FOIA Exemption 5 (deliberative process privilege) applies to inter-agency or intra-agency records where, for instance, there is a work product that is in draft format or documents that contain deliberations between parties leading up to a decision (including what to publish or not to publish in one of our products). The purpose of the privilege is...

How do I check the status of my U.S. Geological Survey Freedom of Information Act (FOIA) request?

Check the status of your FOIA request using the Department of the Interior’s Track Your FOIA Request webpage. Additionally, you can check the status of your FOIA request (This is only for information from the U.S. Geological Survey) by contacting the USGS FOIA office using any of the following methods: Email: foia@usgs.gov Mail: P.O. Box 411, Bel...

What information/data is NOT covered by the Freedom of Information Act (FOIA)?

Information/data that is NOT covered by the Freedom of Information Act (FOIA) includes: Non-agency records and personal records. Public requests for access to physical artifacts or scientific samples (e.g. core samples, sediment, rocks, fossils, specimen samples, blood samples). Access to some samples can be arranged through our laboratories...

What is the Freedom of Information Act (FOIA)?

Since 1967, the Freedom of Information Act (FOIA) has provided the public the right to request access to records from any federal agency. It is often described as the law that keeps citizens in the know about their government. Federal agencies are required to disclose any information requested under the FOIA unless it falls under one of nine...
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Image: New Accessions Arriving at Field Records
April 1, 2008

New Accessions Arriving at Field Records

Materials arrive from across the country to be accessioned and processed at the Denver Library, Field Records Collection. Geologic Discipline scientists are encouraged to deposit their project materials and with the Field Records Collection. Materials in the collection are managed as Federal records to ensure ongoing access in perpetuity for future researchers.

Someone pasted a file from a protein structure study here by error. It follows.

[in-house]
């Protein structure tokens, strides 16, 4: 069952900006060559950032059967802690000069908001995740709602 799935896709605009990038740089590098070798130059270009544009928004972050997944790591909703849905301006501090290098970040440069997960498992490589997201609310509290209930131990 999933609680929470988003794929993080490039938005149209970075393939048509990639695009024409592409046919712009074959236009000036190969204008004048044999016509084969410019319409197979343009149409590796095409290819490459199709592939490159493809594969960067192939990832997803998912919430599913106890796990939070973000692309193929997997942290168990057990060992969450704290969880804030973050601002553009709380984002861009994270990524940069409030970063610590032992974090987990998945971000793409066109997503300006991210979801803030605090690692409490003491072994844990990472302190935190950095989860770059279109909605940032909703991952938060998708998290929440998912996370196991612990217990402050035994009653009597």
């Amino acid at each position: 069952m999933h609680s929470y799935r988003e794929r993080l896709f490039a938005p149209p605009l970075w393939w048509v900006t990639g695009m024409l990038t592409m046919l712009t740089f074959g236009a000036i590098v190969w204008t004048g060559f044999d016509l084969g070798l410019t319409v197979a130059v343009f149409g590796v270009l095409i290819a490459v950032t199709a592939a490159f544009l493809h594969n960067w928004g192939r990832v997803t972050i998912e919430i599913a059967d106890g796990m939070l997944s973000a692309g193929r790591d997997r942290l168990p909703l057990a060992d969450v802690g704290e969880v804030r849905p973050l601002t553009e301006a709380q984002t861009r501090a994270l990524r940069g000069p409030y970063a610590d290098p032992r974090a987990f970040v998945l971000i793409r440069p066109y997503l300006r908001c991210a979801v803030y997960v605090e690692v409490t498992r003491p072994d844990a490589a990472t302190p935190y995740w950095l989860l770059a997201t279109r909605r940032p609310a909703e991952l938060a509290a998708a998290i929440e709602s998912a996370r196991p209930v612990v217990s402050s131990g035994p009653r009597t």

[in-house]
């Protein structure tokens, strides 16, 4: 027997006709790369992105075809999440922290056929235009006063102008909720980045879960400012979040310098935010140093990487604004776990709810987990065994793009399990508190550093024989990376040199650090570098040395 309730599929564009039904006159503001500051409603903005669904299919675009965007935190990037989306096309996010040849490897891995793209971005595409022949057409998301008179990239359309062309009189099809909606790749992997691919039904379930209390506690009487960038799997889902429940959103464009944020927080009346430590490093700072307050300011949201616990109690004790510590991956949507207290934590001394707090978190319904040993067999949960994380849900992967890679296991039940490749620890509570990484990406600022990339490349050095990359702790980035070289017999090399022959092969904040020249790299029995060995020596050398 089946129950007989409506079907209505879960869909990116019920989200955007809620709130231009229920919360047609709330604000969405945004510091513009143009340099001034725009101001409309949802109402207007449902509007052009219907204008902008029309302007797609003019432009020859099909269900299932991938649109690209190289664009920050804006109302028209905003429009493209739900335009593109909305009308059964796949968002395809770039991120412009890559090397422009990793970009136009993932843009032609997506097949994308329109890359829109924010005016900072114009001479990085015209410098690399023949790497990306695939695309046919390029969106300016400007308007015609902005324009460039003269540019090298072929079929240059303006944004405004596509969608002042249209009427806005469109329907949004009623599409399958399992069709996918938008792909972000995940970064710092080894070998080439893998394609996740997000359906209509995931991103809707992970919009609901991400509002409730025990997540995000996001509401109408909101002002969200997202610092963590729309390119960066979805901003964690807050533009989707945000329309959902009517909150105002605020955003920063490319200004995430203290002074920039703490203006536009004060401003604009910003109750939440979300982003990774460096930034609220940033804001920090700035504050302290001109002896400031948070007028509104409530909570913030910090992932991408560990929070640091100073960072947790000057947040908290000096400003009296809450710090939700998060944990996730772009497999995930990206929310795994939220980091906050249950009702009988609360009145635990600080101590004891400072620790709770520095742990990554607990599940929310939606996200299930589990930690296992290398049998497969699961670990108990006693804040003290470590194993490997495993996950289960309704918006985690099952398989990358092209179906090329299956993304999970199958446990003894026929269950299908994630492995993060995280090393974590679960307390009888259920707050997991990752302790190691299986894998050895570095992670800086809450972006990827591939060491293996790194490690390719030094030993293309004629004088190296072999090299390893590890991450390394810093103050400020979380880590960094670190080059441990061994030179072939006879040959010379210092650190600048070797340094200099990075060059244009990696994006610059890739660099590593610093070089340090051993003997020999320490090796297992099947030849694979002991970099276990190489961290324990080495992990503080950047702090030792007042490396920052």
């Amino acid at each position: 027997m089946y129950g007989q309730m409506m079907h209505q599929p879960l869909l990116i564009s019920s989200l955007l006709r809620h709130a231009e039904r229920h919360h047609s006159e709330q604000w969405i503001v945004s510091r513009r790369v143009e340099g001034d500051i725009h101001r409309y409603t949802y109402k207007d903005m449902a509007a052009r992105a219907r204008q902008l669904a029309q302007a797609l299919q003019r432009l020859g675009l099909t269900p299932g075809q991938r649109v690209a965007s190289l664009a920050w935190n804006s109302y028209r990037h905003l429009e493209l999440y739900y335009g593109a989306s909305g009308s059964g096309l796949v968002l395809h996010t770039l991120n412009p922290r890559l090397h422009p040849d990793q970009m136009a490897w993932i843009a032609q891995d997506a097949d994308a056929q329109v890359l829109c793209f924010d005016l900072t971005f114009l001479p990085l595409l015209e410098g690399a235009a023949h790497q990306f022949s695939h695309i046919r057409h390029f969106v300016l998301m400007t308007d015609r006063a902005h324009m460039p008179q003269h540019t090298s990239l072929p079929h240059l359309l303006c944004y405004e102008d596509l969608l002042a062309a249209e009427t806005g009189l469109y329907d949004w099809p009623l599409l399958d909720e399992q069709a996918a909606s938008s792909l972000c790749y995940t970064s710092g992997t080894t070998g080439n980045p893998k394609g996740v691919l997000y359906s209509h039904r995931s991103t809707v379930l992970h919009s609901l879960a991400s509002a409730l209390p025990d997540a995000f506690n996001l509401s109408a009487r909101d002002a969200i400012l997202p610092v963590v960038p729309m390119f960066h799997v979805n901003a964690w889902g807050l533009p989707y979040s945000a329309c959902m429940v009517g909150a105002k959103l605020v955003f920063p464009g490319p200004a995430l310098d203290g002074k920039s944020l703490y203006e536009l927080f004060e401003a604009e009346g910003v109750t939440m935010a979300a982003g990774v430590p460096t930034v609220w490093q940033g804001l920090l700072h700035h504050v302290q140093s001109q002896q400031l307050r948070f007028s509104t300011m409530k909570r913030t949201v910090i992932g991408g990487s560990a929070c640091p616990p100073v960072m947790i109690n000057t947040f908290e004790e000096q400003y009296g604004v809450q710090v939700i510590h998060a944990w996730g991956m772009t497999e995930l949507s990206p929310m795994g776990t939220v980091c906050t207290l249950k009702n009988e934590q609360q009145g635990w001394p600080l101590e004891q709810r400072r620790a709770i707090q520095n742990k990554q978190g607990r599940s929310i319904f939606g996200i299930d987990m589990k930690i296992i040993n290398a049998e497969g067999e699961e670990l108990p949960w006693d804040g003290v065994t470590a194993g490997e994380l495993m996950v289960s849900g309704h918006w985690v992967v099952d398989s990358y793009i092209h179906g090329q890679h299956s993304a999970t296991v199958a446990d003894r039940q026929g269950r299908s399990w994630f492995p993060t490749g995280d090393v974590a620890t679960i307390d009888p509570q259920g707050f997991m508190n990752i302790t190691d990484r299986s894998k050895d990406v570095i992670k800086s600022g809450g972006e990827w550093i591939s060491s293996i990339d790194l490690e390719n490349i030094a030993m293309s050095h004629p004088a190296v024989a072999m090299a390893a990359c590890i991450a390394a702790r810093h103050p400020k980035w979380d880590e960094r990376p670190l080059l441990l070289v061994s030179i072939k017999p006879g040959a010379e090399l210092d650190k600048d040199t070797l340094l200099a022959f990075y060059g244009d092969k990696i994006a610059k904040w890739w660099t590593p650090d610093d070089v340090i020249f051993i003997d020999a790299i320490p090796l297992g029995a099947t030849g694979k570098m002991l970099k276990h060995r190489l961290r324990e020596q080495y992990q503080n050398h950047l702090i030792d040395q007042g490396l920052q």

Image: On File at the Field Records Collection
April 1, 2008

On File at the Field Records Collection

The Field Records Collection in Denver houses materials generated from nearly 130 years of scientific investigations by more than 1200 scientists. The Denver Library, Field Records Collection includes approximately 24,000 notebooks (pictured) and files, 6000 map groups, and 80,000 aerial photographs Materials are stored in various vertical files, rolling files, map files,

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Large warehouse with rows and rows of cores stacked to the ceiling

Core Research Center

U.S. Geological Survey Core Research Center at the Denver Federal Center. 

Graphic - Archives
April 3, 2018

Graphic - Archives

Graphic - Archive

helicopter with sensor

Helicopter with sensor

From the Air: Helicopter conducting an aeromagnetic survey over the Great Sand Dunes, Colorado. Airborne geophysical methods include magnetic, electromagnetic, gravity, and gradiometry. 

Image: Records Preservation
April 9, 2009

Records Preservation

Older materials and recently arrived items in the Field Records Collection are in various states of preservation and documentation. In the current reorganization project, items are inventoried for content, transferred to archival storage containers, and archived as shelf items (notebooks and file folders), flat files (maps and diagrams), or in rolls (large-format maps and